Unpacking Themida #1

I recently got a binary from a friend who wanted me to help him hack some game or other.
Now, the game aspect interests me less, but one I started working on this I started to get drawn in by the challenge of unpacking the binary itself so I thought I'd try to document my progress here.

I must start by saying that I have very little experience with packers. When I started this off (yesterday), I had no idea it was packed with Themida - or in fact that it was packed at all. I could immediately see that it was packed but I only know it's Themida from some debugger output that happened to include the word 'Themida'. I also have no previous experience with Themida at all and I have no idea what version/feature(s) of Themida this uses etc. etc. For all I know it's something else entirely that just happens to call itself Themida.

My aim here is purely the challenge; seeing if I can understand how the code executes, how the packing is performed and learning how to get by all those bastardly annoying little tricks those Themida people have designed to thwart attempts at working out what the hell's going on. LEARNING is what it's all about after all!

The more I get into this the more I realise that this is in fact one seriously complex ORGE.
That's because ogres have layers, as do onions, as does this crazy thing.
Many many many layers - and MAN can they make one cry.

I'll try peel it all back layer by layer on this blog; lets see how far we get.

Ok, let us begin.

Cracking open our target.exe in IDA we immediately see a warning:

Oh yes, we'd like to see the original imports section so we do as it kindly suggests.

Ok so we've got it open. We can see that the IDA auto-analyzer has identified 3 functions:

Lets start with 'start' @ 0x15f9000.

It seems that IDA has struggled with the analysis a bit. The stack pointer (SP) is clearly off in sub_15f900b.
What's obviously happened is that IDA has thought that this piece of code is two separate functions when in fact it is a single function (once can see this from the function prologue @ 0x15f9000 and epilogue @ 0x15f9045).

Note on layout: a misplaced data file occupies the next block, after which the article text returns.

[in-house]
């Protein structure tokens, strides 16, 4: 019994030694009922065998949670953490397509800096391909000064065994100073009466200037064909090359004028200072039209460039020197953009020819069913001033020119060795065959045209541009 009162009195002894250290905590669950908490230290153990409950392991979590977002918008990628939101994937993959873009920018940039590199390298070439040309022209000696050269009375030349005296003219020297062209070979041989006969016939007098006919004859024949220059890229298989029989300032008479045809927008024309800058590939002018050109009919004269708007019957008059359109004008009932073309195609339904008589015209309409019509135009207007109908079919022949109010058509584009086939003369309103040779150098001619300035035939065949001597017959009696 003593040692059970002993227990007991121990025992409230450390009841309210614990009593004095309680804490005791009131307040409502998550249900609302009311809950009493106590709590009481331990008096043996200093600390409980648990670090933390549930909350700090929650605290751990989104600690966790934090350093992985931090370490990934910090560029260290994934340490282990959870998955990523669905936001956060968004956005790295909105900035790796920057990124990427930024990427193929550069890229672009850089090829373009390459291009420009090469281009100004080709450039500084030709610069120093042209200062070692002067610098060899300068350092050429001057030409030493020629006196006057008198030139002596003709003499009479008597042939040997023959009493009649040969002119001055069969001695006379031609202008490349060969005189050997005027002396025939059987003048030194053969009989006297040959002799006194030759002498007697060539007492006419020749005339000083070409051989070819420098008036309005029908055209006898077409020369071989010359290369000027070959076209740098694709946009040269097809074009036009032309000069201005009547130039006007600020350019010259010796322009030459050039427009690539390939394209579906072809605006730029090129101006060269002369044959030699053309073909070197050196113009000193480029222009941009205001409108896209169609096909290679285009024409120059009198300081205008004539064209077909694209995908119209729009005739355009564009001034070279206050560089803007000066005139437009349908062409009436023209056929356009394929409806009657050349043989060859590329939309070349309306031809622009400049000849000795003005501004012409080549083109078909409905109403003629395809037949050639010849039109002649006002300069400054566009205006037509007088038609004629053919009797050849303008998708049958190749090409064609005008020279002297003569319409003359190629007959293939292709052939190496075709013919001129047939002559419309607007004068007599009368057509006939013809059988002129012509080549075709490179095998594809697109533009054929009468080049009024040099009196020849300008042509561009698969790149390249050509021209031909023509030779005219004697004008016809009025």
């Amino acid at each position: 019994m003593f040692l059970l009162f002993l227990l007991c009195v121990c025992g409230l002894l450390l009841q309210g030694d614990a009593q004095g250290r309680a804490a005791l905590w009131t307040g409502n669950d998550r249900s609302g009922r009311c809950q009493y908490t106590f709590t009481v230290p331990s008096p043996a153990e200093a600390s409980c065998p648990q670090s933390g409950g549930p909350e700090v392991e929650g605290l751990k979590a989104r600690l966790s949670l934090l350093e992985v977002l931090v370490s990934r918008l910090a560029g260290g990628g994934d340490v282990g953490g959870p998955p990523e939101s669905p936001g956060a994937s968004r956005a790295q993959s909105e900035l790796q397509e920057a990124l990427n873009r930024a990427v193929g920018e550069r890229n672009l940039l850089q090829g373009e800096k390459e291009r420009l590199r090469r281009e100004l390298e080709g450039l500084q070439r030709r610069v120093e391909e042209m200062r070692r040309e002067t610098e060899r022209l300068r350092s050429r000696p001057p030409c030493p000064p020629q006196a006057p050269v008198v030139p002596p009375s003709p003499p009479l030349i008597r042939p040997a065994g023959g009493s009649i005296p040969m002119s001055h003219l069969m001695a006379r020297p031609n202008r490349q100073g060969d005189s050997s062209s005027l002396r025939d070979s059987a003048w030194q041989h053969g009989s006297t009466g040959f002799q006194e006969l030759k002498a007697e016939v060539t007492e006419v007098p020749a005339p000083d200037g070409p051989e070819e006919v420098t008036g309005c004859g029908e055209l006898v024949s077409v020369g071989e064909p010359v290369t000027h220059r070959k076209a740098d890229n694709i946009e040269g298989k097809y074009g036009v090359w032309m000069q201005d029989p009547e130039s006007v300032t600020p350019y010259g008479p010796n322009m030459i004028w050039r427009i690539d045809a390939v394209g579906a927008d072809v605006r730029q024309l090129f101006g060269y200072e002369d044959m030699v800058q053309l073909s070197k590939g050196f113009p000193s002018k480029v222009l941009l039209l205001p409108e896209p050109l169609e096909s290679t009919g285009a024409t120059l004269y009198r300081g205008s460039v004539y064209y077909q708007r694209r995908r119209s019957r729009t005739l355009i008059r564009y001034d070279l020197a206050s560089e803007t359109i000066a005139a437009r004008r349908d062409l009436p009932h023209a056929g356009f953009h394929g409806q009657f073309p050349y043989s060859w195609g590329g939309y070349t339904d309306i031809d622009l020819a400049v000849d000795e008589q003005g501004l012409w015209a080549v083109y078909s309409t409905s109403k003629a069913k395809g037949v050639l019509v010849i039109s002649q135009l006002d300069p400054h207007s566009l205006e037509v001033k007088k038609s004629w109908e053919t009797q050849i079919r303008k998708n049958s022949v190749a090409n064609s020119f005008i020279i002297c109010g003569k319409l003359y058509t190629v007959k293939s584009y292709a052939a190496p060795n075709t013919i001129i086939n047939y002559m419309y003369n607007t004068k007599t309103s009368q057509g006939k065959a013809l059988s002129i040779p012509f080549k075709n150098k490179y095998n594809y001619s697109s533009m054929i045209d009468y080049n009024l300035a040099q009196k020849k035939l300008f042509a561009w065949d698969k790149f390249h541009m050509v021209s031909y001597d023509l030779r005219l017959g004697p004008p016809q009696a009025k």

This is easily fixed. We just ask IDA to forget the function and create a new one specifying where we want to function end to be.

Aaaah that's much better. Now we can go ahead and clean it up a bit in Hex-Rays.

  
int __usercall start(_BYTE *debug_ins_location)  
{
  int res; // [sp+0h] [bp-4h]@0

  if ( *debug_ins_location == 0xCC )
  {
    *debug_ins_location = 0;
    sub_15f9046((int *)(debug_ins_location - 0x2A200A),
                4096u,
                0x6F44AB66u,
                0x6AAB8CDAu);
  }
  return res;
}

It's quite easy to see what's going on here.
The process checks that the trap to debugger instruction (INT 3 / 0xcc) is still present. If it is, it patches it out to 00. I guess this check is to make sure that some poor fool doesn't just patch out this instruction in the hope of getting their debugger to work (the anti-debugging comes later). Pretty easy to circumvent this anyway.

It then calls sub_15f9046 with a number of parameters. Lets dissect this next.

  
int __stdcall sub_15F9046(int a1, unsigned int a2, int a3, int a4)  
{
  int v4; // esi@1
  unsigned int i; // ecx@1
  int v7; // [sp+4h] [bp-4h]@0

  v4 = a1;
  for ( i = a2 >> 2; i; --i )
  {
    *(_DWORD *)v4 ^= a3;
    *(_DWORD *)v4 += a4;
    v4 += 4;
  }
  return v7;
}

The function takes a pointer to some location, a value which it divides by 4 (>> 2) and two further values which it uses to mangle the buffer.
The buffer is looped over in 4 byte increments (sizeof(int) - a dword) and the second parameter (a2) is divided by 4 (sizeof(int)) so in essence we can consider the buffer as an array of dwords. Each dword in the array is decrypted with an XOR a3 and + a4. a3 and a4 can therefore both be considered to be a form of a key.

Cleaning it up, it looks as follows:

  
int __stdcall decrypt_buffer(int *p_buf, unsigned int len, int key1, int key2)  
{
  unsigned int i; // ecx@1
  int res; // [sp+4h] [bp-4h]@0

  for ( i = len >> 2; i; --i )
  {
    *p_buf ^= key1;
    *p_buf += key2;
    ++p_buf;
  }
  return res;
}

Looking at the caller again:

  
// @ 0x15f9037
decrypt_buffer((int *)(debug_ins_location - 0x2A200A),  
               4096u,
               0x6F44AB66u,
               0x6AAB8CDAu);

We can work out the offset of the buffer by looking at the location of the INT 3 instruction (0x15f900a) and subtracting 0x2a200a = 0x1357000.
The length is 0x1000 which means the dword array has 1000 elements. The two 'keys' can be seen as well.

To perform the decryption itself within the IDB we can use some IDAPython magic to decrypt and patch out the relevant bytes:

  
def decrypt_dword(dword, key1, key2):  
    dword ^= key1
    dword += key2
    return dword

def decrypt_dword_ea(ea, key1, key2):  
    return decrypt_dword(Dword(ea), key1, key2)

def decrypt_block_ea(ea, num_elements, key1, key2):  
    for i in range(0, num_elements):
        val = decrypt_dword_ea(ea + i * 4, key1, key2)
        PatchDword(ea + i * 4, val)

# perform the decrypt on the relevant block
decrypt\_block\_ea(0x1357000, 1000, 0x6F44AB66, 0x6AAB8CDA)  

The start of the block before decryption:

The start of the block after decryption:

We can clearly see now that there is code here (see below), which moves us on to our next layer...